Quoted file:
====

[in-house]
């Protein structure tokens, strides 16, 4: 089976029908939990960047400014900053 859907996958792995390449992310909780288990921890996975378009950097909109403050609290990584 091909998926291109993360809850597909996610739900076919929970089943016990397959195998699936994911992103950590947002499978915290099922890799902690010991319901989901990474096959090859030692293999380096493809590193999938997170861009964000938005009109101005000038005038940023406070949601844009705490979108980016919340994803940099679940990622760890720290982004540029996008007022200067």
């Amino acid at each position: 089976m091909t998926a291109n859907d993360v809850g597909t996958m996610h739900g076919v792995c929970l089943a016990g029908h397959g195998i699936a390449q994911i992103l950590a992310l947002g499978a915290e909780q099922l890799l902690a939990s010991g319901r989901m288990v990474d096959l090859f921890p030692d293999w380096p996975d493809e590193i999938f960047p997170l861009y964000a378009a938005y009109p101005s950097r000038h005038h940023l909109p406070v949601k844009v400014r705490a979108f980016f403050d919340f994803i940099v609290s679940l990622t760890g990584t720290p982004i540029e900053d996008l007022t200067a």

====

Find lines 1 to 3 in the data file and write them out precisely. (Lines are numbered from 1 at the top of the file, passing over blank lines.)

[in-house]
């Protein structure tokens, strides 16, 4: 089976029908939990960047400014900053 859907996958792995390449992310909780288990921890996975378009950097909109403050609290990584 091909998926291109993360809850597909996610739900076919929970089943016990397959195998699936994911992103950590947002499978915290099922890799902690010991319901989901990474096959090859030692293999380096493809590193999938997170861009964000938005009109101005000038005038940023406070949601844009705490979108980016919340994803940099679940990622760890720290982004540029996008007022200067």
């Amino acid at each position: 089976m091909t998926a291109n859907d993360v809850g597909t996958m996610h739900g076919v792995c929970l089943a016990g029908h397959g195998i699936a390449q994911i992103l950590a992310l947002g499978a915290e909780q099922l890799l902690a939990s010991g319901r989901m288990v990474d096959l090859f921890p030692d293999w380096p996975d493809e590193i999938f960047p997170l861009y964000a378009a938005y009109p101005s950097r000038h005038h940023l909109p406070v949601k844009v400014r705490a979108f980016f403050d919340f994803i940099v609290s679940l990622t760890g990584t720290p982004i540029e900053d996008l007022t200067a």